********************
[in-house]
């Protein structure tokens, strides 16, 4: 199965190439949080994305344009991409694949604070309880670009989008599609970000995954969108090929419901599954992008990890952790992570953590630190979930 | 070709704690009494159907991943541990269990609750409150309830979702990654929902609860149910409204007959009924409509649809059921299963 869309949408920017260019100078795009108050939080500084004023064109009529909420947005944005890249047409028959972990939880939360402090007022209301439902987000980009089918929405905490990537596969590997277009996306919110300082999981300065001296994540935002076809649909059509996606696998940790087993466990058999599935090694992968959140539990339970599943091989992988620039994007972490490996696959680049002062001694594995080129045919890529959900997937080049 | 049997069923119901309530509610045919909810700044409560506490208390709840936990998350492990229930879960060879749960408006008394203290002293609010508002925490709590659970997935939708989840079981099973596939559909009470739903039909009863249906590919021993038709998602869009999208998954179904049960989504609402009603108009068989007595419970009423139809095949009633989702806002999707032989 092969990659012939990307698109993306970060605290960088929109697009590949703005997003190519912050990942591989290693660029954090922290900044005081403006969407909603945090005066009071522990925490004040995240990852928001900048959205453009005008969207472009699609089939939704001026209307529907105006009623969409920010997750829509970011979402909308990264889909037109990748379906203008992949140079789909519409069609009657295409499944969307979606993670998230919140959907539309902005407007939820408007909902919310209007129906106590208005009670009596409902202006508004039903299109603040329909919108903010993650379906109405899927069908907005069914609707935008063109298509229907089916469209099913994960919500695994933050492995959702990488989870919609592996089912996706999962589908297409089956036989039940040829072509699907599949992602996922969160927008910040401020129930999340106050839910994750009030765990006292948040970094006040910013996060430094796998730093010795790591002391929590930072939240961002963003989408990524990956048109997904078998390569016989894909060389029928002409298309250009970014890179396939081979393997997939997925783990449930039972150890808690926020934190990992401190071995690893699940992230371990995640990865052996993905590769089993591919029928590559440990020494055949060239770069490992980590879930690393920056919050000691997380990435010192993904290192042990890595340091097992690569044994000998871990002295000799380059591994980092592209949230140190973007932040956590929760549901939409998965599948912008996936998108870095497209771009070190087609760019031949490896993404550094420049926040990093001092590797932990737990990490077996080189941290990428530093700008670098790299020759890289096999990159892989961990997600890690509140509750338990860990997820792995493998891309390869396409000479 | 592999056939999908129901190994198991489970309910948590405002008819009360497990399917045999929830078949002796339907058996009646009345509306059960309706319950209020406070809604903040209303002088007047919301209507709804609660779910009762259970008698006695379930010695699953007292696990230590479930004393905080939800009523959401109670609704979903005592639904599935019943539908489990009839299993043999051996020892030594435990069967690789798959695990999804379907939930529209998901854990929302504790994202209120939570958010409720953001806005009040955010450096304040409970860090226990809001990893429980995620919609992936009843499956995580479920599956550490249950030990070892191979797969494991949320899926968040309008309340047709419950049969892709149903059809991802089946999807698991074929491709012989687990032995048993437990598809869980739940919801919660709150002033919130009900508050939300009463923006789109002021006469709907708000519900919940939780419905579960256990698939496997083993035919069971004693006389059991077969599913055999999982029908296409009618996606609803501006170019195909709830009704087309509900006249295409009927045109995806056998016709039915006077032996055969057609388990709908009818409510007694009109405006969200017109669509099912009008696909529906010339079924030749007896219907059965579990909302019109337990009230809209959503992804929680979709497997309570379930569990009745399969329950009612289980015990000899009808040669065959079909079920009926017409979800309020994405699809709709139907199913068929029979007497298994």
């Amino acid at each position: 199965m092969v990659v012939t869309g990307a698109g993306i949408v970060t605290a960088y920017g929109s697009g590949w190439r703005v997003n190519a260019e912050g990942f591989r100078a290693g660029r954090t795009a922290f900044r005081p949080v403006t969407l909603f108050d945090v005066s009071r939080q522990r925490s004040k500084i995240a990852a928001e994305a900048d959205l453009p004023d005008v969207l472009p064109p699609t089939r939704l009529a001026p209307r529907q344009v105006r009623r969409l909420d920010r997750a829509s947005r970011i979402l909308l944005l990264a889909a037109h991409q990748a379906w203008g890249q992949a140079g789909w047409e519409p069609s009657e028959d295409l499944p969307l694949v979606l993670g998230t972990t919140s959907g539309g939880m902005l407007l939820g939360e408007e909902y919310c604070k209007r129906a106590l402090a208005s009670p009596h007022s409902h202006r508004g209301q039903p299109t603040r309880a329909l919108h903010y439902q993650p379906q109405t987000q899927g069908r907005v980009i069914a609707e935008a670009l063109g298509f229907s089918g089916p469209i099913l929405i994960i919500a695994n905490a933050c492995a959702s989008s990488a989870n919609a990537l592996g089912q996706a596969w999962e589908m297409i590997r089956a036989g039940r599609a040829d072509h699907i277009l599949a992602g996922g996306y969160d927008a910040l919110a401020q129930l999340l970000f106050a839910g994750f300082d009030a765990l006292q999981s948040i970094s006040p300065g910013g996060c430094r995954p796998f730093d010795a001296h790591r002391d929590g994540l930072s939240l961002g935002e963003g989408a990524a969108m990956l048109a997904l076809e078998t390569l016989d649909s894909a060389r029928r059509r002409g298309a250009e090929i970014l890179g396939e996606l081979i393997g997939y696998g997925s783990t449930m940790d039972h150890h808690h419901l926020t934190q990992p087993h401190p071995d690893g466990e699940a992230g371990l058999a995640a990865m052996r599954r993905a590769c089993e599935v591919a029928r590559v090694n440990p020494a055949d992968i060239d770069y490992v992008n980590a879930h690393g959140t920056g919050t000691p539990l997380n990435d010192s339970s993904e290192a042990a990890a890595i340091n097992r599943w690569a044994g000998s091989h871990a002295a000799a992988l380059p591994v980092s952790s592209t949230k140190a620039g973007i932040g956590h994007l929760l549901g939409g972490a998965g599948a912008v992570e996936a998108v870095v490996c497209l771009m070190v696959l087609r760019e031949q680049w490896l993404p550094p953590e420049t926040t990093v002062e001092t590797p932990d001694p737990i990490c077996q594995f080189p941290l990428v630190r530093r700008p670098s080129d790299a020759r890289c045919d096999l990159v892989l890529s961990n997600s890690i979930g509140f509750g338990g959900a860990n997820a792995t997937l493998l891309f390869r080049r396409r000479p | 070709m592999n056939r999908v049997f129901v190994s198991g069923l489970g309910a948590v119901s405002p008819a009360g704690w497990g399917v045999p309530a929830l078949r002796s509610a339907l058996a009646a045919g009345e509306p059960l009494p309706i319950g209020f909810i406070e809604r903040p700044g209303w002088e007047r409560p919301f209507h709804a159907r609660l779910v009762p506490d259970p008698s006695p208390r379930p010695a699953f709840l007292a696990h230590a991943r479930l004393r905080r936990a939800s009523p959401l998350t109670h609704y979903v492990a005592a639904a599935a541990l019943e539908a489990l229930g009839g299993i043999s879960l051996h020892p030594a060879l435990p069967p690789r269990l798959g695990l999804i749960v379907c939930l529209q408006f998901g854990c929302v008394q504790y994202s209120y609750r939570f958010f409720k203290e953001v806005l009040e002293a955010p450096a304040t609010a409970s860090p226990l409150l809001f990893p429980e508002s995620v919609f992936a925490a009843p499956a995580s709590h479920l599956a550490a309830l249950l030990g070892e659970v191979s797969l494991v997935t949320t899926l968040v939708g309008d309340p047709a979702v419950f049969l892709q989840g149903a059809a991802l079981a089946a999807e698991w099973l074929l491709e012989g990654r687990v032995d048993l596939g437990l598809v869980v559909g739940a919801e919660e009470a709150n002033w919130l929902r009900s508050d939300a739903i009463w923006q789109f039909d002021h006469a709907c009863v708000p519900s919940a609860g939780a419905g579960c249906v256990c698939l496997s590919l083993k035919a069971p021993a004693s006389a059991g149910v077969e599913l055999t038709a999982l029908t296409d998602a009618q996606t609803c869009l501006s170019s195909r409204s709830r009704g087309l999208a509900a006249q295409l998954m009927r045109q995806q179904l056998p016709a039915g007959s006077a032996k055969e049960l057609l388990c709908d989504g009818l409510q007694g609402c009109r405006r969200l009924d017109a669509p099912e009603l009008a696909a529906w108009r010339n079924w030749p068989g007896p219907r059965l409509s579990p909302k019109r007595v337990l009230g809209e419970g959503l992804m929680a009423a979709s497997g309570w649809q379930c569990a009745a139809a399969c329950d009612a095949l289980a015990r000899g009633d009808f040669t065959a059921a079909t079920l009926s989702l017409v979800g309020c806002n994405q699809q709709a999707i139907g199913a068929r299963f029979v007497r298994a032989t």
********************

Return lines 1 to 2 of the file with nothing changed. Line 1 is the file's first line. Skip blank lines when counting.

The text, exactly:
[in-house]
């Protein structure tokens, strides 16, 4: 199965190439949080994305344009991409694949604070309880670009989008599609970000995954969108090929419901599954992008990890952790992570953590630190979930 | 070709704690009494159907991943541990269990609750409150309830979702990654929902609860149910409204007959009924409509649809059921299963 869309949408920017260019100078795009108050939080500084004023064109009529909420947005944005890249047409028959972990939880939360402090007022209301439902987000980009089918929405905490990537596969590997277009996306919110300082999981300065001296994540935002076809649909059509996606696998940790087993466990058999599935090694992968959140539990339970599943091989992988620039994007972490490996696959680049002062001694594995080129045919890529959900997937080049 | 049997069923119901309530509610045919909810700044409560506490208390709840936990998350492990229930879960060879749960408006008394203290002293609010508002925490709590659970997935939708989840079981099973596939559909009470739903039909009863249906590919021993038709998602869009999208998954179904049960989504609402009603108009068989007595419970009423139809095949009633989702806002999707032989 092969990659012939990307698109993306970060605290960088929109697009590949703005997003190519912050990942591989290693660029954090922290900044005081403006969407909603945090005066009071522990925490004040995240990852928001900048959205453009005008969207472009699609089939939704001026209307529907105006009623969409920010997750829509970011979402909308990264889909037109990748379906203008992949140079789909519409069609009657295409499944969307979606993670998230919140959907539309902005407007939820408007909902919310209007129906106590208005009670009596409902202006508004039903299109603040329909919108903010993650379906109405899927069908907005069914609707935008063109298509229907089916469209099913994960919500695994933050492995959702990488989870919609592996089912996706999962589908297409089956036989039940040829072509699907599949992602996922969160927008910040401020129930999340106050839910994750009030765990006292948040970094006040910013996060430094796998730093010795790591002391929590930072939240961002963003989408990524990956048109997904078998390569016989894909060389029928002409298309250009970014890179396939081979393997997939997925783990449930039972150890808690926020934190990992401190071995690893699940992230371990995640990865052996993905590769089993591919029928590559440990020494055949060239770069490992980590879930690393920056919050000691997380990435010192993904290192042990890595340091097992690569044994000998871990002295000799380059591994980092592209949230140190973007932040956590929760549901939409998965599948912008996936998108870095497209771009070190087609760019031949490896993404550094420049926040990093001092590797932990737990990490077996080189941290990428530093700008670098790299020759890289096999990159892989961990997600890690509140509750338990860990997820792995493998891309390869396409000479 | 592999056939999908129901190994198991489970309910948590405002008819009360497990399917045999929830078949002796339907058996009646009345509306059960309706319950209020406070809604903040209303002088007047919301209507709804609660779910009762259970008698006695379930010695699953007292696990230590479930004393905080939800009523959401109670609704979903005592639904599935019943539908489990009839299993043999051996020892030594435990069967690789798959695990999804379907939930529209998901854990929302504790994202209120939570958010409720953001806005009040955010450096304040409970860090226990809001990893429980995620919609992936009843499956995580479920599956550490249950030990070892191979797969494991949320899926968040309008309340047709419950049969892709149903059809991802089946999807698991074929491709012989687990032995048993437990598809869980739940919801919660709150002033919130009900508050939300009463923006789109002021006469709907708000519900919940939780419905579960256990698939496997083993035919069971004693006389059991077969599913055999999982029908296409009618996606609803501006170019195909709830009704087309509900006249295409009927045109995806056998016709039915006077032996055969057609388990709908009818409510007694009109405006969200017109669509099912009008696909529906010339079924030749007896219907059965579990909302019109337990009230809209959503992804929680979709497997309570379930569990009745399969329950009612289980015990000899009808040669065959079909079920009926017409979800309020994405699809709709139907199913068929029979007497298994």